Sunday, October 10, 2010


In the early 90s I was having a sleepover with Ixchel where we sat up late, talking over our reaction to a Barry Lopez essay we had both just read about when Cortez burned the aviaries of Moctezuma. She told me that if time travel were possible, she would kill Columbus and all his crew as they waded through the surf to reach the New World, not allowing them to so much as set foot in this hemisphere.

I looked at her, a blend of races, wondering at the implications. She laughed and said "Yeah, that would mean I'd never have been born, and I don't care about the space-time contradiction. I'd find a way because it would be worth it."

That night I dreamed a small group of us had, in fact, stumbled across the means to travel through time. I chose to take crates of automatic weaons and three Hueys to Lakota in the Black Hills at the end of the Civil War, when all the soldiers and officers steeped in warfare against their own were turned loose to perform American genocide. I lived among the Lakota to train them in the new technology, but they were fast learners, saying the copters were not much different from ponies.

After I woke up, my modern brain took over, recoiling at the slaughter I was enabling, the arrogance of my assumptions. I also noted that stopping white westward expansion would have hit my own ancestry in the solar plexus, and likely meant the tenuous path to my own birth would have been interrupted -- most of my people moved to Texas as CSA refugees, counting on the hated Union army to "handle" the Comanches and Apaches.

However, I still recall the satisfaction I felt in that dream as fusillades of bullets ripped through blue woolen uniforms, imagining the panicked telegrams that would begin to flow into Washington. It was ferally gratifying, that reset of history.

Europe dodged its need to mature and deal with rot at the core (mostly fueled by patriarchy in the form of christianity) by excreting westward its misfits and substance abusers. Like teenagers who have acquired handguns and credit cards, my people didn't just immigrate to keep from starving (although that is often part of the reality). They also aspired to own land and a house and further their family name, all European ideas of success. They bought 400 years of avoiding coming up with a different, sustainable idea of prosperity and community at a terrible price.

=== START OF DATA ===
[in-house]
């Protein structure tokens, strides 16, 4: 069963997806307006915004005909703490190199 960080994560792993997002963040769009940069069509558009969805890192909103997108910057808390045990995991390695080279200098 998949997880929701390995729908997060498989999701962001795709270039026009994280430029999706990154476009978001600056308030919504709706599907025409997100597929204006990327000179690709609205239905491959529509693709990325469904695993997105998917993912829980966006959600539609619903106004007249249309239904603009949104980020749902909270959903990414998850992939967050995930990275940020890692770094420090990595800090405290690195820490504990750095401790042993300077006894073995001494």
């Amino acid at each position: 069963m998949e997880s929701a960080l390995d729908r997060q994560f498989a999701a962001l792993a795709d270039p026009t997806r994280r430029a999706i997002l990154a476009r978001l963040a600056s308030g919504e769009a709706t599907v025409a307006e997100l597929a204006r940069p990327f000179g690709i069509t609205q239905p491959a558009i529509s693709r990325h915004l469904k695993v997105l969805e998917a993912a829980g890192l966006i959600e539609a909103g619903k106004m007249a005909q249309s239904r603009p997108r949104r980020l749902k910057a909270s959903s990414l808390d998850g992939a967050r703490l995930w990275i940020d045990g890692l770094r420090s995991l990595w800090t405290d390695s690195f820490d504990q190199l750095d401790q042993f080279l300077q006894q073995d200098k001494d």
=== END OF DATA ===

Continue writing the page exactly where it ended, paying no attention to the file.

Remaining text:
But here we are now as the bills come due, and if there is anything that will enable us to clean up the mess we made, it will be the thinking and will of descendants like me, who refuse to nostalgically celebrate continent-killers and instead dream about arming those who would have stopped our grandfathers, dropping them into dirt moistened by their blood.

The real struggle, of course, is not a scifi dream. It is more complicated and intensive, fueled by self-love rather than guilt because I must believe all my lineage is cheering me on, grateful for my chance at a comprehension they were too limited, too damaged to ever attain in a way that stuck. And forgiving them is also part of the equation, because what is going to save us will not be found in either mythologizing or demonizing those who came before.

Still, I often think of Ixchel's approach -- vaporize Columbus in the waters of the Caribbean -- and ponder what even another 100 years of Europe having to deal directly with its own problems might have done for the future of humankind. Because, in all the most relevant ways, they are us.

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